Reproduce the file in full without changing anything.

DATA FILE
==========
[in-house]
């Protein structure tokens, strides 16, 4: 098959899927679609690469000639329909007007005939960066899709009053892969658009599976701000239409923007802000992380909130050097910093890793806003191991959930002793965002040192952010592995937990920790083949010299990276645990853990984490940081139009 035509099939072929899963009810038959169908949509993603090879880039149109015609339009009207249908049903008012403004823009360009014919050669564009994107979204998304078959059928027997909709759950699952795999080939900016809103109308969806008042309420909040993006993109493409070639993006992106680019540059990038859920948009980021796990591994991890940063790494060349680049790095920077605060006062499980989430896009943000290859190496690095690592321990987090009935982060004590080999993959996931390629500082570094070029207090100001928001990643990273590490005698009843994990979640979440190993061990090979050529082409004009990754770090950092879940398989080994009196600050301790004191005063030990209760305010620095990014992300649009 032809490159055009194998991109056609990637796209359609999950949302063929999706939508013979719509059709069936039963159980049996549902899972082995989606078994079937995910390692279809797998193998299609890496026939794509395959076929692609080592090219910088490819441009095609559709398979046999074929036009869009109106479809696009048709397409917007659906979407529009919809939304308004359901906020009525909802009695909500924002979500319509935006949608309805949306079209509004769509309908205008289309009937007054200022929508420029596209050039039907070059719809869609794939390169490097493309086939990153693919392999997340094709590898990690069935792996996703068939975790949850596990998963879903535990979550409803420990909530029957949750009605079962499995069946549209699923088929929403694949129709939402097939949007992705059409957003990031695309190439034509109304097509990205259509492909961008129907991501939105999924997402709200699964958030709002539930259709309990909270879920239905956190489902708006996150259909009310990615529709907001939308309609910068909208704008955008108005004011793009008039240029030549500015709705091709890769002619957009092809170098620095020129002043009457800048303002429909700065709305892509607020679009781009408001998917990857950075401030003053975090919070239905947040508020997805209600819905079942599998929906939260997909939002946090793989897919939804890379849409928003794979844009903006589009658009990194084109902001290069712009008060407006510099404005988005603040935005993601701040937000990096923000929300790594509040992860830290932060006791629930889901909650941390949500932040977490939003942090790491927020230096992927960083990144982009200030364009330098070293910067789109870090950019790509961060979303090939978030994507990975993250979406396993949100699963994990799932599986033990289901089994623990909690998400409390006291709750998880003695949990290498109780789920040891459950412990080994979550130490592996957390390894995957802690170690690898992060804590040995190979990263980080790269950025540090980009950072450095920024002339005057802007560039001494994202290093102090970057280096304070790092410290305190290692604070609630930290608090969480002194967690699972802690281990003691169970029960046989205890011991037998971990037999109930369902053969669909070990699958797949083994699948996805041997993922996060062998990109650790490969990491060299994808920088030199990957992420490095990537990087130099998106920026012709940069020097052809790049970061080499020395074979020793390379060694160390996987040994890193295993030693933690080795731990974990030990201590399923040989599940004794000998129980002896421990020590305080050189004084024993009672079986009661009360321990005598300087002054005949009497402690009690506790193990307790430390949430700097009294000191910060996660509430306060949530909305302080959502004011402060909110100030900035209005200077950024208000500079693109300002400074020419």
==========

[in-house]
């Protein structure tokens, strides 16, 4: 098959899927679609690469000639329909007007005939960066899709009053892969658009599976701000239409923007802000992380909130050097910093890793806003191991959930002793965002040192952010592995937990920790083949010299990276645990853990984490940081139009 035509099939072929899963009810038959169908949509993603090879880039149109015609339009009207249908049903008012403004823009360009014919050669564009994107979204998304078959059928027997909709759950699952795999080939900016809103109308969806008042309420909040993006993109493409070639993006992106680019540059990038859920948009980021796990591994991890940063790494060349680049790095920077605060006062499980989430896009943000290859190496690095690592321990987090009935982060004590080999993959996931390629500082570094070029207090100001928001990643990273590490005698009843994990979640979440190993061990090979050529082409004009990754770090950092879940398989080994009196600050301790004191005063030990209760305010620095990014992300649009 032809490159055009194998991109056609990637796209359609999950949302063929999706939508013979719509059709069936039963159980049996549902899972082995989606078994079937995910390692279809797998193998299609890496026939794509395959076929692609080592090219910088490819441009095609559709398979046999074929036009869009109106479809696009048709397409917007659906979407529009919809939304308004359901906020009525909802009695909500924002979500319509935006949608309805949306079209509004769509309908205008289309009937007054200022929508420029596209050039039907070059719809869609794939390169490097493309086939990153693919392999997340094709590898990690069935792996996703068939975790949850596990998963879903535990979550409803420990909530029957949750009605079962499995069946549209699923088929929403694949129709939402097939949007992705059409957003990031695309190439034509109304097509990205259509492909961008129907991501939105999924997402709200699964958030709002539930259709309990909270879920239905956190489902708006996150259909009310990615529709907001939308309609910068909208704008955008108005004011793009008039240029030549500015709705091709890769002619957009092809170098620095020129002043009457800048303002429909700065709305892509607020679009781009408001998917990857950075401030003053975090919070239905947040508020997805209600819905079942599998929906939260997909939002946090793989897919939804890379849409928003794979844009903006589009658009990194084109902001290069712009008060407006510099404005988005603040935005993601701040937000990096923000929300790594509040992860830290932060006791629930889901909650941390949500932040977490939003942090790491927020230096992927960083990144982009200030364009330098070293910067789109870090950019790509961060979303090939978030994507990975993250979406396993949100699963994990799932599986033990289901089994623990909690998400409390006291709750998880003695949990290498109780789920040891459950412990080994979550130490592996957390390894995957802690170690690898992060804590040995190979990263980080790269950025540090980009950072450095920024002339005057802007560039001494994202290093102090970057280096304070790092410290305190290692604070609630930290608090969480002194967690699972802690281990003691169970029960046989205890011991037998971990037999109930369902053969669909070990699958797949083994699948996805041997993922996060062998990109650790490969990491060299994808920088030199990957992420490095990537990087130099998106920026012709940069020097052809790049970061080499020395074979020793390379060694160390996987040994890193295993030693933690080795731990974990030990201590399923040989599940004794000998129980002896421990020590305080050189004084024993009672079986009661009360321990005598300087002054005949009497402690009690506790193990307790430390949430700097009294000191910060996660509430306060949530909305302080959502004011402060909110100030900035209005200077950024208000500079693109300002400074020419």